DEL CITY — Cecil Hawkins lay flat on his stomach in the grass, eyeing the maple tree in his back yard as the tornado ripped off all the branches. If the tornado didn't knock that tree on him, he thought, he'd survive.
The tree was still standing and Hawkins lived, though the storm ripped apart the Del City home he'd lived in for nearly 50 years.
“After losing all the things, the Lord gave me a peace of mind that he was going to take care of me,” said Hawkins, who is now 84. “I usually cry about anything that amounted to anything, but that tornado, I didn't cry.”
Hawkins grew up in Harmon County, where he met his future wife, LaFern. They married in March 1947 and soon after moved to their home in Del City. He repaired lawnmowers and appliances for a living, and he and his wife spent a decade as Baptist missionaries in Mexico. LaFern died in 1998, so Hawkins was living alone the night of May 3, 1999.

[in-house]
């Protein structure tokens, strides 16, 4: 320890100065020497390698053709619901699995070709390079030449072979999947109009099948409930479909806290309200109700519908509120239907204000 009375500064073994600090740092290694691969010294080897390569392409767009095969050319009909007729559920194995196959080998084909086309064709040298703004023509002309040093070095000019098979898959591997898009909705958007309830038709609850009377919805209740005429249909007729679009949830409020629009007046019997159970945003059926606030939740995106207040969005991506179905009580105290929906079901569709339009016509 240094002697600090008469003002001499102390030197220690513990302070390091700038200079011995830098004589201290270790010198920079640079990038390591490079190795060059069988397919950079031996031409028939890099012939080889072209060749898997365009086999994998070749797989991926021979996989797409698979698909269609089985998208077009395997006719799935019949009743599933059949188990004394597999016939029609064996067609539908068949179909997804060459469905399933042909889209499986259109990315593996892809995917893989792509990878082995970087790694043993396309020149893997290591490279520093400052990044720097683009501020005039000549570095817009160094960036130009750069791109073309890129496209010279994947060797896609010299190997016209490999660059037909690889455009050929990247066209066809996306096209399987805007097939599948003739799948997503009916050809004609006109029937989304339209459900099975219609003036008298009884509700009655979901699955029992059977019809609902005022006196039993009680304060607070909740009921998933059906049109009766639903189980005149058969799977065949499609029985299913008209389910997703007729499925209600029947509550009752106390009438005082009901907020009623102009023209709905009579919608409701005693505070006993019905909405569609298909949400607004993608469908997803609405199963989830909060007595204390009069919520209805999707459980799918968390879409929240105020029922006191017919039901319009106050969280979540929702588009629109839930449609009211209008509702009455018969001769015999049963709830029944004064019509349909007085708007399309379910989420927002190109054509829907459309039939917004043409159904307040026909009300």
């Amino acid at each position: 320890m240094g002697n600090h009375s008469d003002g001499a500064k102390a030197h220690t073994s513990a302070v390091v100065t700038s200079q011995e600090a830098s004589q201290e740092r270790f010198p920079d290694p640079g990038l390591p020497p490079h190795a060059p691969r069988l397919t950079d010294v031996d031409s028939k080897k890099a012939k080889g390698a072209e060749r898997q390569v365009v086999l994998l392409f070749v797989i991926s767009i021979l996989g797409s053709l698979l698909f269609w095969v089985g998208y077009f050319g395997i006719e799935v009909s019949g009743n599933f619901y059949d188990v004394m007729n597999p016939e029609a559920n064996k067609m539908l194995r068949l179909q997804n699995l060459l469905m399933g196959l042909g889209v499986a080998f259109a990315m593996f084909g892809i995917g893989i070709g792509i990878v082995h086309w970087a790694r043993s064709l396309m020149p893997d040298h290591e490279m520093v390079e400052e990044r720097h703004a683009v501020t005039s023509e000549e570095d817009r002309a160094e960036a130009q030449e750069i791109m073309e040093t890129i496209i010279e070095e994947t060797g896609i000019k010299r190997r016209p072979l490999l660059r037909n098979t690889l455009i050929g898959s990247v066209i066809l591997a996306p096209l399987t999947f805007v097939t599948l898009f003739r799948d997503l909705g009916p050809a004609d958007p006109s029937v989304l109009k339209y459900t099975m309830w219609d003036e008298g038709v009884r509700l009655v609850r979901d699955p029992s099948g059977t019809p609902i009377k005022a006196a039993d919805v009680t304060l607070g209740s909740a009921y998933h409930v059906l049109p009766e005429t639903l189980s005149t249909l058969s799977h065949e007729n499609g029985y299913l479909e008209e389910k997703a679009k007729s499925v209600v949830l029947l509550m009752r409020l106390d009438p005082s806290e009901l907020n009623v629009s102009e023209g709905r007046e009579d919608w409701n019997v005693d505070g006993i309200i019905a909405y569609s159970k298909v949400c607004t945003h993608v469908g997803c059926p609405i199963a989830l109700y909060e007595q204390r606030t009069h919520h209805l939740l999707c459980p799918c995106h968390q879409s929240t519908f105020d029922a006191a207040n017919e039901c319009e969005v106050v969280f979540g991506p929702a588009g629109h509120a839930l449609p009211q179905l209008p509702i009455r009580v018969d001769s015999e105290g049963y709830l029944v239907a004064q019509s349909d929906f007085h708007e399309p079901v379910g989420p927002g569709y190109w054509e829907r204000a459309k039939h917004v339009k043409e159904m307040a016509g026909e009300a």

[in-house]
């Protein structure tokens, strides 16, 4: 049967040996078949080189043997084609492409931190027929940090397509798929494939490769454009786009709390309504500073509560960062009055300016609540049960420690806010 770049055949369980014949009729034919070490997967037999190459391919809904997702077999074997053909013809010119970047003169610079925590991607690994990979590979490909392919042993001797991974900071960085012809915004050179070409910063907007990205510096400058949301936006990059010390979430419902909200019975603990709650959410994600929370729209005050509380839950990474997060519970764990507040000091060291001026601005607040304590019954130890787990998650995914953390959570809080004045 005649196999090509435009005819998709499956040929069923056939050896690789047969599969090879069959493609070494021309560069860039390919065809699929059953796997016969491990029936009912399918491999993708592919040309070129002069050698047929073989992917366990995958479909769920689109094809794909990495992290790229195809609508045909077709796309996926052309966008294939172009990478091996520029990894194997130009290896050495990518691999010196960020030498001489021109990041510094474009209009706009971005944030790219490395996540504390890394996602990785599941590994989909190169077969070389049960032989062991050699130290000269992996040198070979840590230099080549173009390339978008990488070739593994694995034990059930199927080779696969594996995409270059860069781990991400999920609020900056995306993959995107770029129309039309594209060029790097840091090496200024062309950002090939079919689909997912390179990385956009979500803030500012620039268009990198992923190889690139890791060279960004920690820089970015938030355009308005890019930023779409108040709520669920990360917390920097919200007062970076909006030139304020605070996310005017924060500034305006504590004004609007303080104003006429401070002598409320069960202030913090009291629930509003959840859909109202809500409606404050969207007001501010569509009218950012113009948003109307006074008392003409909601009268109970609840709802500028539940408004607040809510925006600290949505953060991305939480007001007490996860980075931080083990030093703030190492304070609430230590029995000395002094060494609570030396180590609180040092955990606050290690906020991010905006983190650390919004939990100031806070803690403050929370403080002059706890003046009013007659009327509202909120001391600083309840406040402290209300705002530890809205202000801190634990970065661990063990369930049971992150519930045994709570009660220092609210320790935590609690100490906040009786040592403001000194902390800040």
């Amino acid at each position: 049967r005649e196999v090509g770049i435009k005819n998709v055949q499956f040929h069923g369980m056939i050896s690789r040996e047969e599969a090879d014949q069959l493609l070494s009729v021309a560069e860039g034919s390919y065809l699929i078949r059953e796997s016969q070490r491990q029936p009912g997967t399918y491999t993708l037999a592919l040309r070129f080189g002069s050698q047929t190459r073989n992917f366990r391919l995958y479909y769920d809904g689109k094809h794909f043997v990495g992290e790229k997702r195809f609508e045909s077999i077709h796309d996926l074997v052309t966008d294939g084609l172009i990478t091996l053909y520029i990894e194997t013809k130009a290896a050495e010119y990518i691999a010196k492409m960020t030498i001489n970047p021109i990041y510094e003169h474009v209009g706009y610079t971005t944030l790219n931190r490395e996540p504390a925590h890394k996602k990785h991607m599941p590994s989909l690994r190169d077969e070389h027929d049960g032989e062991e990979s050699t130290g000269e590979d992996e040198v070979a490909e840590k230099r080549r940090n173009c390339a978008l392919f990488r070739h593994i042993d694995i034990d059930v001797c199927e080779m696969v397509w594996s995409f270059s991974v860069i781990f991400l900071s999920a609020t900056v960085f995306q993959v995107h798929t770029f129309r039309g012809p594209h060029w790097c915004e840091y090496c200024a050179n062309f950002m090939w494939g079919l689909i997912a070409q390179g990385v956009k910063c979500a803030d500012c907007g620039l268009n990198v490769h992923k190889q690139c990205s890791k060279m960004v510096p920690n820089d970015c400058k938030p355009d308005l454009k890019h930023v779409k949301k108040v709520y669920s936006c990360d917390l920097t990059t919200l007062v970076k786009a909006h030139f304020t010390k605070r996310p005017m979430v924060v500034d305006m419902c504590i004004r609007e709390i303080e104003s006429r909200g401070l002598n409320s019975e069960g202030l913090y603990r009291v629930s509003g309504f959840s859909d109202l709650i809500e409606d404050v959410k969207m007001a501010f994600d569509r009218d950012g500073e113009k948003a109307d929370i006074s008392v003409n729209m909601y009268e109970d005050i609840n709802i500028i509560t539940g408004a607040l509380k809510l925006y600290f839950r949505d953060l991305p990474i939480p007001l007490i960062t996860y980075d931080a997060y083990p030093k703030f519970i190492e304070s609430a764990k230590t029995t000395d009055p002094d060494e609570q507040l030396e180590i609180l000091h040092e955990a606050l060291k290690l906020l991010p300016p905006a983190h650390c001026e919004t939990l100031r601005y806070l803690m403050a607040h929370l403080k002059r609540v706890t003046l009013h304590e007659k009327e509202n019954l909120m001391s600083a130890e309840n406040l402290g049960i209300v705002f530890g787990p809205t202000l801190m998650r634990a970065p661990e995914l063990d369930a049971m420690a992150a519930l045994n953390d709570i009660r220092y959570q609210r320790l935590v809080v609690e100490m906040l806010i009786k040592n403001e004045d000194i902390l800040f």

He heard the tornado coming, and ran to the back yard to get into the cellar. The wind was too strong, and Hawkins couldn't pull the door open. He gave up and headed back for the house, but the wind knocked him over. He lay on his back yard as the storm passed overhead, sucking away his home.